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Abstract

In the search for novel therapeutics to combat the ongoing antimicrobial resistance crisis, scientists are turning to underexplored environments. Defensive mutualisms between hymenopteran insects and actinomycetes represent important reservoirs for bioactive compounds. In this study, we examined the association between actinomycetes and ant-plants spanning three different ant and plant species combinations (, and ). Eight plants were sampled including four containing three containing and a single plant containing . A total of 47 actinomycetes were obtained from the sampled material, with 5, 16, and 26 isolates originating from cuticle, tissue, and nest samples, respectively. Cross-streaking tests showed that 12 out of 47 isolates inhibited bacterial pathogens. The most frequently inhibited pathogens in the cross-streaking tests were and while was the least inhibited. Among the three primary screening media used, ISP2 agar was the most suitable for secondary metabolism as more isolates exhibited antibacterial activity when grown on the medium. TFS2010 and TFS2003, which matched to (>99% similarity), were the most bioactive isolates in cross-streaking tests. TFS2010 displayed the strong antibacterial on Nutrient agar, Mueller Hinton agar, and ISP2 agar while TFS2003 only exhibited strong antibacterial activity on Nutrient agar. Furthermore, a difference in potency of extracts based on batch culture medium was noted in TFS2010 DNA was extracted from 19 isolates and followed by 16SrRNA gene sequencing. Analysis of sequence data revealed the presence of six genera, including , , , , , and , with the latter being the most abundant taxon. Among these, three isolates (PNS3002, PNS3005, and TFS3001) are likely to represent new species while one (TFS2015) is likely to be a member of a novel genus. Our work represents the first attempt to study actinomycetes from -ant mutualisms.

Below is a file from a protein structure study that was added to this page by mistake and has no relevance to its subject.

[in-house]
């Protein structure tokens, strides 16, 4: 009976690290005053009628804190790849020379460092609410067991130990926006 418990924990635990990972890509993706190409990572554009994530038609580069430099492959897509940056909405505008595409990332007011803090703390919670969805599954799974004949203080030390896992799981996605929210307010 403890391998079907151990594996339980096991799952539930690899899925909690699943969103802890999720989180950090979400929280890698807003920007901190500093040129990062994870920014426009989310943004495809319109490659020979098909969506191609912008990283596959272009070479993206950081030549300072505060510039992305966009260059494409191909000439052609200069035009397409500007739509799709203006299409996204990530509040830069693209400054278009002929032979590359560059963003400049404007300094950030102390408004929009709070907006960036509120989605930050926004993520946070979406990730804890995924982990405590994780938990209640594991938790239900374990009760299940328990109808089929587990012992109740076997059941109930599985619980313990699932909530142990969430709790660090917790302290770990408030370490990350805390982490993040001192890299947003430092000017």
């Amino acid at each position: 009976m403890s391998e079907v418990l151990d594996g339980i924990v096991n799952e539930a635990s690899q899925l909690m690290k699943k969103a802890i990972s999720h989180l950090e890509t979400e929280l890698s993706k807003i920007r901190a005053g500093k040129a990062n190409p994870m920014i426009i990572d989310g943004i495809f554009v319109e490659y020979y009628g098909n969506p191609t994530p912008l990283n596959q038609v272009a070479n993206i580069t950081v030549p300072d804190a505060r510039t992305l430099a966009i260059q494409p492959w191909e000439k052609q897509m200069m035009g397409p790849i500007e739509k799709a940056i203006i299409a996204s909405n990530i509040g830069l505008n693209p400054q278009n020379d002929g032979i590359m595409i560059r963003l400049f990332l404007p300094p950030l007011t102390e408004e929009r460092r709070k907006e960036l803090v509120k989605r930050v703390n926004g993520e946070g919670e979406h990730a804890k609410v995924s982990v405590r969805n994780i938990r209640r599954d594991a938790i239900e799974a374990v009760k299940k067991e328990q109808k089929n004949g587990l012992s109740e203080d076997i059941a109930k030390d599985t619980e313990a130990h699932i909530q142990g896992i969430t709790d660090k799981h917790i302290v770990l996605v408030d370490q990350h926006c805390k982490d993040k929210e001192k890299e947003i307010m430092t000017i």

Funding
This study was supported by the:
  • University of the South Pacific (Award MSc grant (Vote code: FD022 FST12 71502 001))
    • Principle Award Recipient: UmarDiarra
  • This is an open-access article distributed under the terms of the Creative Commons Attribution License. The Microbiology Society waived the open access fees for this article.
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2023-11-08
2024-07-20
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